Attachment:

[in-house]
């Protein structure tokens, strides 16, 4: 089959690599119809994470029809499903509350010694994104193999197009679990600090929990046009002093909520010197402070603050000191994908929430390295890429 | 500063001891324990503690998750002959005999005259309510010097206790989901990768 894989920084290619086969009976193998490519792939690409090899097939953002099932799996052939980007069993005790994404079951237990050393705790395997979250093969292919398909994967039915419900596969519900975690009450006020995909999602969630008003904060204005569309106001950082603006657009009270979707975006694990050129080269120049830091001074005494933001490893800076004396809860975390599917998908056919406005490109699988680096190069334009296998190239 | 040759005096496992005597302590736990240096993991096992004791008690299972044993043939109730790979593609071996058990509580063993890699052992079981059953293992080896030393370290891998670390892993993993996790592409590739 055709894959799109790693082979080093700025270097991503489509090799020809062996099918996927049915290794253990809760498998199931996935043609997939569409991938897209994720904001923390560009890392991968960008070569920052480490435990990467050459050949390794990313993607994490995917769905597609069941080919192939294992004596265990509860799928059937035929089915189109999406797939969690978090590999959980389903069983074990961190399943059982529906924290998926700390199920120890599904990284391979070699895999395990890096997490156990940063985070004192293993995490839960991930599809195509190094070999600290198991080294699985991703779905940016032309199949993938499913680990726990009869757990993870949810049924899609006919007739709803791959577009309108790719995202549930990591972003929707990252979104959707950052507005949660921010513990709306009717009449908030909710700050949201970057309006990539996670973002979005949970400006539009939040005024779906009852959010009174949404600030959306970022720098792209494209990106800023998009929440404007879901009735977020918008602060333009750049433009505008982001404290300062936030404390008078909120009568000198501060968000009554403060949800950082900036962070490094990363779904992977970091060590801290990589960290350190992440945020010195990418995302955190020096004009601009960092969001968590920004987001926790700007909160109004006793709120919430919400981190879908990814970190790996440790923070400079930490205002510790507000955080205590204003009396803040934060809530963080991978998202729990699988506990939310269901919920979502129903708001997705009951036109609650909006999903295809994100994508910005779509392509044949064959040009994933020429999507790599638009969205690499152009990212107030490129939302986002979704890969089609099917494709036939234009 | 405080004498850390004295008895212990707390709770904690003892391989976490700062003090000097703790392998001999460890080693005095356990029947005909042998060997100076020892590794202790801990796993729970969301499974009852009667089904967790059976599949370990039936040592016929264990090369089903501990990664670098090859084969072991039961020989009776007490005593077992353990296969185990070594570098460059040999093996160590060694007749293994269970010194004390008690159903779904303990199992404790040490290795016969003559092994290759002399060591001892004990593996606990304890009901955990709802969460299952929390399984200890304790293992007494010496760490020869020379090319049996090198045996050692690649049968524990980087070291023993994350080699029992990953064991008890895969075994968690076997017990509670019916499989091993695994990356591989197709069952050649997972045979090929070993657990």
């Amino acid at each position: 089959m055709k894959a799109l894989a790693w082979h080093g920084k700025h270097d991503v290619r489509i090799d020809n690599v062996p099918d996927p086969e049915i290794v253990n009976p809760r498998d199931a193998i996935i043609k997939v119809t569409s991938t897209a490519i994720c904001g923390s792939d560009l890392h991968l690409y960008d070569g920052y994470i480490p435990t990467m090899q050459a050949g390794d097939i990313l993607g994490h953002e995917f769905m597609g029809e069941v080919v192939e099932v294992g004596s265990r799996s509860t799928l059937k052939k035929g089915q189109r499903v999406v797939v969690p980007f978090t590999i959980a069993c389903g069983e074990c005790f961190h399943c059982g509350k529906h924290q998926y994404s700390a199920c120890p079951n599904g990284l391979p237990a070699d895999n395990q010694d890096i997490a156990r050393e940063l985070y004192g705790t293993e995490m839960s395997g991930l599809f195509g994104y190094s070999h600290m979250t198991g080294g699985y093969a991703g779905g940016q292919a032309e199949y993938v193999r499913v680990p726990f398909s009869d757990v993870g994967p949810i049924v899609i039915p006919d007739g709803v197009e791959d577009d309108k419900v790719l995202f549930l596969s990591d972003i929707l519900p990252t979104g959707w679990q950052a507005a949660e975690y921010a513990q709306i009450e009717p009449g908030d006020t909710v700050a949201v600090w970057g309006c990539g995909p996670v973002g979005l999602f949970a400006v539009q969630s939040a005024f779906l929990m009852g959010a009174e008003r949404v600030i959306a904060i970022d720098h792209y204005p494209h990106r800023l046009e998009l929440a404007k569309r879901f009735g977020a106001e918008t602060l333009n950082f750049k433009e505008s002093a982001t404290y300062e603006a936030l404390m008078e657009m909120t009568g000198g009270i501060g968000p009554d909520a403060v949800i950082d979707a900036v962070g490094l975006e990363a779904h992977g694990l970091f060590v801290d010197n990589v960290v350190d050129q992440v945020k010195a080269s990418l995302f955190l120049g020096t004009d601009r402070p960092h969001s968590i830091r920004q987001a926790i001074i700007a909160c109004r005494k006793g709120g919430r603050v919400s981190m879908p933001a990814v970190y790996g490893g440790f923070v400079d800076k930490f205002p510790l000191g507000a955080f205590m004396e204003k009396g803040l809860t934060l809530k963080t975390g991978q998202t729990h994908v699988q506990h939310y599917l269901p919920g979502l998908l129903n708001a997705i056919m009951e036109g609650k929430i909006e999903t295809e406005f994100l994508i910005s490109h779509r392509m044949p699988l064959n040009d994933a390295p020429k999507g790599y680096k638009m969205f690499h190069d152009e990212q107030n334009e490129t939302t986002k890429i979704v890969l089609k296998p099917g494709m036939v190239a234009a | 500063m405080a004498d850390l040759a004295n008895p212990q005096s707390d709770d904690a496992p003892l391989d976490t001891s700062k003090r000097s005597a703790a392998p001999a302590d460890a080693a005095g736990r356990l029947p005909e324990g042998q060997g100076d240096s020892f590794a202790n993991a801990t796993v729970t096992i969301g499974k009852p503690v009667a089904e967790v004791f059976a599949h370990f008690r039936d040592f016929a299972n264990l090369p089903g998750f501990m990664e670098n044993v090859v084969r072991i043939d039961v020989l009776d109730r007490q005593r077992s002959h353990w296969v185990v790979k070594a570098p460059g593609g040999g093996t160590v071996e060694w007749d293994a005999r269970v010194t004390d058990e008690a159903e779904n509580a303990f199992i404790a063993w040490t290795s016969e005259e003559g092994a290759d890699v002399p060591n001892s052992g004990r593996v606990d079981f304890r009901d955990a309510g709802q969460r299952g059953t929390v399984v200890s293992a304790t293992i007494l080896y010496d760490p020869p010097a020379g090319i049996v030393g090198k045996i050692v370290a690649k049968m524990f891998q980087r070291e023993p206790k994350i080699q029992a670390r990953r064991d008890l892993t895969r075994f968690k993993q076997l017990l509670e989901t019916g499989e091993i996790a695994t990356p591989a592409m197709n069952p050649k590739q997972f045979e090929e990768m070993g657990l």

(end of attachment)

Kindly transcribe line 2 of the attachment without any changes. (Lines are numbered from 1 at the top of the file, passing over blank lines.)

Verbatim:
């Protein structure tokens, strides 16, 4: 089959690599119809994470029809499903509350010694994104193999197009679990600090929990046009002093909520010197402070603050000191994908929430390295890429 | 500063001891324990503690998750002959005999005259309510010097206790989901990768 894989920084290619086969009976193998490519792939690409090899097939953002099932799996052939980007069993005790994404079951237990050393705790395997979250093969292919398909994967039915419900596969519900975690009450006020995909999602969630008003904060204005569309106001950082603006657009009270979707975006694990050129080269120049830091001074005494933001490893800076004396809860975390599917998908056919406005490109699988680096190069334009296998190239 | 040759005096496992005597302590736990240096993991096992004791008690299972044993043939109730790979593609071996058990509580063993890699052992079981059953293992080896030393370290891998670390892993993993996790592409590739 055709894959799109790693082979080093700025270097991503489509090799020809062996099918996927049915290794253990809760498998199931996935043609997939569409991938897209994720904001923390560009890392991968960008070569920052480490435990990467050459050949390794990313993607994490995917769905597609069941080919192939294992004596265990509860799928059937035929089915189109999406797939969690978090590999959980389903069983074990961190399943059982529906924290998926700390199920120890599904990284391979070699895999395990890096997490156990940063985070004192293993995490839960991930599809195509190094070999600290198991080294699985991703779905940016032309199949993938499913680990726990009869757990993870949810049924899609006919007739709803791959577009309108790719995202549930990591972003929707990252979104959707950052507005949660921010513990709306009717009449908030909710700050949201970057309006990539996670973002979005949970400006539009939040005024779906009852959010009174949404600030959306970022720098792209494209990106800023998009929440404007879901009735977020918008602060333009750049433009505008982001404290300062936030404390008078909120009568000198501060968000009554403060949800950082900036962070490094990363779904992977970091060590801290990589960290350190992440945020010195990418995302955190020096004009601009960092969001968590920004987001926790700007909160109004006793709120919430919400981190879908990814970190790996440790923070400079930490205002510790507000955080205590204003009396803040934060809530963080991978998202729990699988506990939310269901919920979502129903708001997705009951036109609650909006999903295809994100994508910005779509392509044949064959040009994933020429999507790599638009969205690499152009990212107030490129939302986002979704890969089609099917494709036939234009 | 405080004498850390004295008895212990707390709770904690003892391989976490700062003090000097703790392998001999460890080693005095356990029947005909042998060997100076020892590794202790801990796993729970969301499974009852009667089904967790059976599949370990039936040592016929264990090369089903501990990664670098090859084969072991039961020989009776007490005593077992353990296969185990070594570098460059040999093996160590060694007749293994269970010194004390008690159903779904303990199992404790040490290795016969003559092994290759002399060591001892004990593996606990304890009901955990709802969460299952929390399984200890304790293992007494010496760490020869020379090319049996090198045996050692690649049968524990980087070291023993994350080699029992990953064991008890895969075994968690076997017990509670019916499989091993695994990356591989197709069952050649997972045979090929070993657990």